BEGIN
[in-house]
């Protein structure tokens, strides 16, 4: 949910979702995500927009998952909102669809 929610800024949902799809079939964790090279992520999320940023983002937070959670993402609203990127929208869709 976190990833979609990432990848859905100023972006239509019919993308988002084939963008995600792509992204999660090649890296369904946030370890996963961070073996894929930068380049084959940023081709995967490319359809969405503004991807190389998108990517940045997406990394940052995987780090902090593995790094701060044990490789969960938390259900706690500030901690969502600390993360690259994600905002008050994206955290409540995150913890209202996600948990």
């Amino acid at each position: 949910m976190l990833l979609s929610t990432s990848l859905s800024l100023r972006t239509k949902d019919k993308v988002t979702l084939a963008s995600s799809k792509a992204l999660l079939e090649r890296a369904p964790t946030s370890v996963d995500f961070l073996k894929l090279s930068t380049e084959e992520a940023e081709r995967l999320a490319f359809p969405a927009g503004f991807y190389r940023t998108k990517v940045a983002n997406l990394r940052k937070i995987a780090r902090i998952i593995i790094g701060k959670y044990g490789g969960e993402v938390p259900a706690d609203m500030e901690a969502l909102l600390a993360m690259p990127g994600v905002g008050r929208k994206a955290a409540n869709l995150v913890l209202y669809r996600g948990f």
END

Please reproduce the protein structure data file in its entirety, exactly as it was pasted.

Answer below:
[in-house]
């Protein structure tokens, strides 16, 4: 949910979702995500927009998952909102669809 929610800024949902799809079939964790090279992520999320940023983002937070959670993402609203990127929208869709 976190990833979609990432990848859905100023972006239509019919993308988002084939963008995600792509992204999660090649890296369904946030370890996963961070073996894929930068380049084959940023081709995967490319359809969405503004991807190389998108990517940045997406990394940052995987780090902090593995790094701060044990490789969960938390259900706690500030901690969502600390993360690259994600905002008050994206955290409540995150913890209202996600948990």
């Amino acid at each position: 949910m976190l990833l979609s929610t990432s990848l859905s800024l100023r972006t239509k949902d019919k993308v988002t979702l084939a963008s995600s799809k792509a992204l999660l079939e090649r890296a369904p964790t946030s370890v996963d995500f961070l073996k894929l090279s930068t380049e084959e992520a940023e081709r995967l999320a490319f359809p969405a927009g503004f991807y190389r940023t998108k990517v940045a983002n997406l990394r940052k937070i995987a780090r902090i998952i593995i790094g701060k959670y044990g490789g969960e993402v938390p259900a706690d609203m500030e901690a969502l909102l600390a993360m690259p990127g994600v905002g008050r929208k994206a955290a409540n869709l995150v913890l209202y669809r996600g948990f």